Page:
To avoid shouldering foreclosure responsibility and expenses the banks are no longer objecting to short sales. This spells hope for homeowners and the property market. Investors are buying bulk quantities of distressed properties and allowing the previous occupants to stay on as tenants. The flood of vacant properties rushing into the market is checked and the neighbourhood is spared the blight. The banks have learnt that it is more economical to sell off short rather than plough through the tedious expensive process of foreclosure.
Till recently the investors buying up foreclosed units, had to give a written legal undertaking that they would not allow re-entry of previous owners into the houses.
Jorge Newbery of American Homeowner Preservation (director) said, “All these government agencies, Fannie, Freddie, the Federal Housing Administration, they all have this policy. They have all this rhetoric about keeping families in their homes, but then it is just pushed to the side. What they’re doing just seems punitive illogical”.
The short sale policy is very recent. Freddie Mac and also Bank of America embraced it in 2010 summer; Citigroup joined up in the early months of 2011. JPMorgan Chase and Wells Fargo remained silent about the timing of introduction of new policies.
Investors opine that the previous policy was bad for business. A third of the property market comprises of short sales. If the banks had allowed renting to previous owners, the number of sales would have significantly increased fast commented Steve Schmitz of American Residential Properties (CEO). The company has handled 500 foreclosed units – selling and renting them out. It is about to close a deal amounting to $100 million to buy another clutch of 800 foreclosed houses. Schmitz too feels that the ban on short sales had put brakes on a scenario where all the parties involved would have come out winners – sellers, buyers, lenders and neighbourhoods. He said that the best arrangement would to be to lease back the unit to the previous occupant. If that is done none gets thrown out, the kids continue with their old school routine and the buyer does not have to pay for leasing commission or have on their hands a vacant unit .The banks gain because the investors would be agreeable to pay more for a house that will be leased back to the ex-owner.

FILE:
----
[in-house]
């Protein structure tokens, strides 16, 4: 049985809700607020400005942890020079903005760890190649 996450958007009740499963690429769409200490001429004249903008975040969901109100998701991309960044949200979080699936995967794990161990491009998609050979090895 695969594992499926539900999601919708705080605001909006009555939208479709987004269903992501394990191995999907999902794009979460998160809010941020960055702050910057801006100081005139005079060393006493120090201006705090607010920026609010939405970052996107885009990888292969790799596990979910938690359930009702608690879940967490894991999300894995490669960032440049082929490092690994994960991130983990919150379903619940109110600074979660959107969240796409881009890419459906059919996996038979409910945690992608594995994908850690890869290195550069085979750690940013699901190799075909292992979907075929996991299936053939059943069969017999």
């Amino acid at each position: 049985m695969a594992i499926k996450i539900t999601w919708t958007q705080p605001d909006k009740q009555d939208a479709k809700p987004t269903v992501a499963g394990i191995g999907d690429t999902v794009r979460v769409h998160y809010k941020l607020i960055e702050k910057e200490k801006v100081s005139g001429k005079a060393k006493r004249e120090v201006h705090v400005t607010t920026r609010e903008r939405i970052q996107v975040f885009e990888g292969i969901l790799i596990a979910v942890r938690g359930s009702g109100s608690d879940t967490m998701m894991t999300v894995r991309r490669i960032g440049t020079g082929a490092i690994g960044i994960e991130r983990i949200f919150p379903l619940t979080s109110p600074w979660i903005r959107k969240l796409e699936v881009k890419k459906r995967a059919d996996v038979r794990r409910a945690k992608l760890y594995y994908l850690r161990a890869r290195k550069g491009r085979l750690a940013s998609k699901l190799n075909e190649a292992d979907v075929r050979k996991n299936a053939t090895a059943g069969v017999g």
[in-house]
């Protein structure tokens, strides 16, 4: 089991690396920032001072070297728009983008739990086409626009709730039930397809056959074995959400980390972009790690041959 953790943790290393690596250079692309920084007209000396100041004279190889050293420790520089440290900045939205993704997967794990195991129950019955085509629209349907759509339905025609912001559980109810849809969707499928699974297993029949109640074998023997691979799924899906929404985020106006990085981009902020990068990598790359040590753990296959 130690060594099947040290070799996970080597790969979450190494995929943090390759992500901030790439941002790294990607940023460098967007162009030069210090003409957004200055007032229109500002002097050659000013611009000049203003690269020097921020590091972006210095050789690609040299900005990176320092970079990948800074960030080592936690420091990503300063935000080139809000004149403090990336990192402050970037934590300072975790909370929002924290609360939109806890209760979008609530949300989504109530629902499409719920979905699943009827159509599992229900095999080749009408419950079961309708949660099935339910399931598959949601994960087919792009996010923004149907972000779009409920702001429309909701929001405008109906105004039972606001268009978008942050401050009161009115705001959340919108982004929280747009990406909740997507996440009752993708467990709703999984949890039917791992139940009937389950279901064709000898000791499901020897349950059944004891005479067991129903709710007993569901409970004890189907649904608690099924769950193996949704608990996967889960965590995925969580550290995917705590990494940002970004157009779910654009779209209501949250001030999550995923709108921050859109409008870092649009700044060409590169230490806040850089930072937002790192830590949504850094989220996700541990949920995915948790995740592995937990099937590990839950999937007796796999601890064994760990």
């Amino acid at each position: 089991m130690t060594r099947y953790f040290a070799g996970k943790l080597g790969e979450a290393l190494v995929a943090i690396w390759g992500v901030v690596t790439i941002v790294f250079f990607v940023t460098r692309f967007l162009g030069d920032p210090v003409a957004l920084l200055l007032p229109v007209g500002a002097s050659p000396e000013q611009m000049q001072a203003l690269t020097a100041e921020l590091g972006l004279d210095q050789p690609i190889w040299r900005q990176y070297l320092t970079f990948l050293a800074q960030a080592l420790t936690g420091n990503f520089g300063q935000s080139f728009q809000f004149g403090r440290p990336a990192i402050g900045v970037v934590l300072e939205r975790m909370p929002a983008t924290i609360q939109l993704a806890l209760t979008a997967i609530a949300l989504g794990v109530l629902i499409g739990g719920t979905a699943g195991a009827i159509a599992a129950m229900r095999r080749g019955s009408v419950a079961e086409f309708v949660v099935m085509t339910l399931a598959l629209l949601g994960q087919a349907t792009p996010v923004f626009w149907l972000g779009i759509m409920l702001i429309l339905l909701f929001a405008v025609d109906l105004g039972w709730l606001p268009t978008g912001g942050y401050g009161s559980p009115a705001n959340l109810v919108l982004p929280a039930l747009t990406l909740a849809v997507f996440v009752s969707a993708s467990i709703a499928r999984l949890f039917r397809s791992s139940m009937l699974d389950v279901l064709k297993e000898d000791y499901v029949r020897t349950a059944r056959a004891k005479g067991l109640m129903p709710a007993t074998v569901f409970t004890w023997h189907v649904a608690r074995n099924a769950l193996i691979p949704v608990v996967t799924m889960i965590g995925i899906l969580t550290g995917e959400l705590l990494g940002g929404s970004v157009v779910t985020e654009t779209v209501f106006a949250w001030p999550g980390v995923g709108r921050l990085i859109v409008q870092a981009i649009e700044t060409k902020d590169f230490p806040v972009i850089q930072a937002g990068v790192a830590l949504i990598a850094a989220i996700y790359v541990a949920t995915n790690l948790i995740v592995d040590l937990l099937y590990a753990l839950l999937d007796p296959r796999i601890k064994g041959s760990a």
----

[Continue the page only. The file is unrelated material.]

Newbury argued that it is illogical not to lease out the house to the previous owner who could not afford the mortgage but could now afford the rent. What is the need of bringing another vacant house into the market when there is this other no alternative of no-homelessness and no-vacant home?
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